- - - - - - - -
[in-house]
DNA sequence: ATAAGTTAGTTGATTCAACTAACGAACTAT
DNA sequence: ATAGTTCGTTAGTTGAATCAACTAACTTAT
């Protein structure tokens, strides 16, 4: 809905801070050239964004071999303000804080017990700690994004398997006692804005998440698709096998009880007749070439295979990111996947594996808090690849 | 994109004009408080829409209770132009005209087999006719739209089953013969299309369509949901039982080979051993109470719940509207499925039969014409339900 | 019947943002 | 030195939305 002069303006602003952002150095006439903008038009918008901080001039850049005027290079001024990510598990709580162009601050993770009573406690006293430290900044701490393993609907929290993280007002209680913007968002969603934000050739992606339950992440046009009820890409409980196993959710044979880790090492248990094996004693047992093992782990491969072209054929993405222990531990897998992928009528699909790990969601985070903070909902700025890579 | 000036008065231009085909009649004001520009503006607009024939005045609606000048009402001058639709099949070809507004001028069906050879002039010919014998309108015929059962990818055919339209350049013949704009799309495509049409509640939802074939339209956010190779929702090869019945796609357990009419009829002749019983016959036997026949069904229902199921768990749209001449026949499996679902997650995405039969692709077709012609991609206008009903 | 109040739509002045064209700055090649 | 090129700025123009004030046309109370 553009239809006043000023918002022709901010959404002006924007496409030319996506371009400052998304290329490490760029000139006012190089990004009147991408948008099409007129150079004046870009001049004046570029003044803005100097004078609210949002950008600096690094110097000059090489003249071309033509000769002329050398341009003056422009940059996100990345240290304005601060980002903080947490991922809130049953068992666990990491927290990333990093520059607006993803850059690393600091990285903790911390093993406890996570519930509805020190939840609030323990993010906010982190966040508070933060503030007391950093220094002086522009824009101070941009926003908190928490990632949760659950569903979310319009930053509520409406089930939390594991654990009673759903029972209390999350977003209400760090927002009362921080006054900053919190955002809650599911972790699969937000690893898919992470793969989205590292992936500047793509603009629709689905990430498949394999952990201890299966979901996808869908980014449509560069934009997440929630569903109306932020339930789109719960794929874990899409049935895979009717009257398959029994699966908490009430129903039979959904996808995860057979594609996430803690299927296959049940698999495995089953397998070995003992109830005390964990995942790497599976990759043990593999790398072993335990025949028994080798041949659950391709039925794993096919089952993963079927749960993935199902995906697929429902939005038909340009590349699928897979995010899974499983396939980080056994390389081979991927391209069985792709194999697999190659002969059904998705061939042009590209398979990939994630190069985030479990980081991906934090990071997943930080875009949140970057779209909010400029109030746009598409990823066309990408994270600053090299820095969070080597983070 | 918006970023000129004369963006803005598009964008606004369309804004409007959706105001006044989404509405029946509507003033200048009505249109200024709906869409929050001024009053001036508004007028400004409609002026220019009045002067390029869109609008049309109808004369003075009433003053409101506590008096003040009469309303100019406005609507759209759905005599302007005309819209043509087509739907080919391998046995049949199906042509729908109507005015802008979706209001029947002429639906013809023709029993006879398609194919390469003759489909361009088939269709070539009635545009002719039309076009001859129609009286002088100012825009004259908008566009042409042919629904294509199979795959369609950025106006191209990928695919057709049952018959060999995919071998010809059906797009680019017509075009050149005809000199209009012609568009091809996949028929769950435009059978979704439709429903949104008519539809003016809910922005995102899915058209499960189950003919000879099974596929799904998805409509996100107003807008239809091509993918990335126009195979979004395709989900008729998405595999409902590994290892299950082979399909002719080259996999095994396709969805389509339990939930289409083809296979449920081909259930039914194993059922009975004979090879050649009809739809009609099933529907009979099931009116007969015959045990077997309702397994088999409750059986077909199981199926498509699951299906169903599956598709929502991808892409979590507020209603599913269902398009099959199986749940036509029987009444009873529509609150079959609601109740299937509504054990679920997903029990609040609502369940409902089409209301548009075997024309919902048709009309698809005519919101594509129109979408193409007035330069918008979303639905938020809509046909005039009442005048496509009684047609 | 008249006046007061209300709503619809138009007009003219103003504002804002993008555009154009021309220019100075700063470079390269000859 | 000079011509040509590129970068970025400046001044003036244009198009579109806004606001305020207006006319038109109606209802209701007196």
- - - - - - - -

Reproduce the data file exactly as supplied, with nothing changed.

[in-house]
DNA sequence: ATAAGTTAGTTGATTCAACTAACGAACTAT
DNA sequence: ATAGTTCGTTAGTTGAATCAACTAACTTAT
């Protein structure tokens, strides 16, 4: 809905801070050239964004071999303000804080017990700690994004398997006692804005998440698709096998009880007749070439295979990111996947594996808090690849 | 994109004009408080829409209770132009005209087999006719739209089953013969299309369509949901039982080979051993109470719940509207499925039969014409339900 | 019947943002 | 030195939305 002069303006602003952002150095006439903008038009918008901080001039850049005027290079001024990510598990709580162009601050993770009573406690006293430290900044701490393993609907929290993280007002209680913007968002969603934000050739992606339950992440046009009820890409409980196993959710044979880790090492248990094996004693047992093992782990491969072209054929993405222990531990897998992928009528699909790990969601985070903070909902700025890579 | 000036008065231009085909009649004001520009503006607009024939005045609606000048009402001058639709099949070809507004001028069906050879002039010919014998309108015929059962990818055919339209350049013949704009799309495509049409509640939802074939339209956010190779929702090869019945796609357990009419009829002749019983016959036997026949069904229902199921768990749209001449026949499996679902997650995405039969692709077709012609991609206008009903 | 109040739509002045064209700055090649 | 090129700025123009004030046309109370 553009239809006043000023918002022709901010959404002006924007496409030319996506371009400052998304290329490490760029000139006012190089990004009147991408948008099409007129150079004046870009001049004046570029003044803005100097004078609210949002950008600096690094110097000059090489003249071309033509000769002329050398341009003056422009940059996100990345240290304005601060980002903080947490991922809130049953068992666990990491927290990333990093520059607006993803850059690393600091990285903790911390093993406890996570519930509805020190939840609030323990993010906010982190966040508070933060503030007391950093220094002086522009824009101070941009926003908190928490990632949760659950569903979310319009930053509520409406089930939390594991654990009673759903029972209390999350977003209400760090927002009362921080006054900053919190955002809650599911972790699969937000690893898919992470793969989205590292992936500047793509603009629709689905990430498949394999952990201890299966979901996808869908980014449509560069934009997440929630569903109306932020339930789109719960794929874990899409049935895979009717009257398959029994699966908490009430129903039979959904996808995860057979594609996430803690299927296959049940698999495995089953397998070995003992109830005390964990995942790497599976990759043990593999790398072993335990025949028994080798041949659950391709039925794993096919089952993963079927749960993935199902995906697929429902939005038909340009590349699928897979995010899974499983396939980080056994390389081979991927391209069985792709194999697999190659002969059904998705061939042009590209398979990939994630190069985030479990980081991906934090990071997943930080875009949140970057779209909010400029109030746009598409990823066309990408994270600053090299820095969070080597983070 | 918006970023000129004369963006803005598009964008606004369309804004409007959706105001006044989404509405029946509507003033200048009505249109200024709906869409929050001024009053001036508004007028400004409609002026220019009045002067390029869109609008049309109808004369003075009433003053409101506590008096003040009469309303100019406005609507759209759905005599302007005309819209043509087509739907080919391998046995049949199906042509729908109507005015802008979706209001029947002429639906013809023709029993006879398609194919390469003759489909361009088939269709070539009635545009002719039309076009001859129609009286002088100012825009004259908008566009042409042919629904294509199979795959369609950025106006191209990928695919057709049952018959060999995919071998010809059906797009680019017509075009050149005809000199209009012609568009091809996949028929769950435009059978979704439709429903949104008519539809003016809910922005995102899915058209499960189950003919000879099974596929799904998805409509996100107003807008239809091509993918990335126009195979979004395709989900008729998405595999409902590994290892299950082979399909002719080259996999095994396709969805389509339990939930289409083809296979449920081909259930039914194993059922009975004979090879050649009809739809009609099933529907009979099931009116007969015959045990077997309702397994088999409750059986077909199981199926498509699951299906169903599956598709929502991808892409979590507020209603599913269902398009099959199986749940036509029987009444009873529509609150079959609601109740299937509504054990679920997903029990609040609502369940409902089409209301548009075997024309919902048709009309698809005519919101594509129109979408193409007035330069918008979303639905938020809509046909005039009442005048496509009684047609 | 008249006046007061209300709503619809138009007009003219103003504002804002993008555009154009021309220019100075700063470079390269000859 | 000079011509040509590129970068970025400046001044003036244009198009579109806004606001305020207006006319038109109606209802209701007196």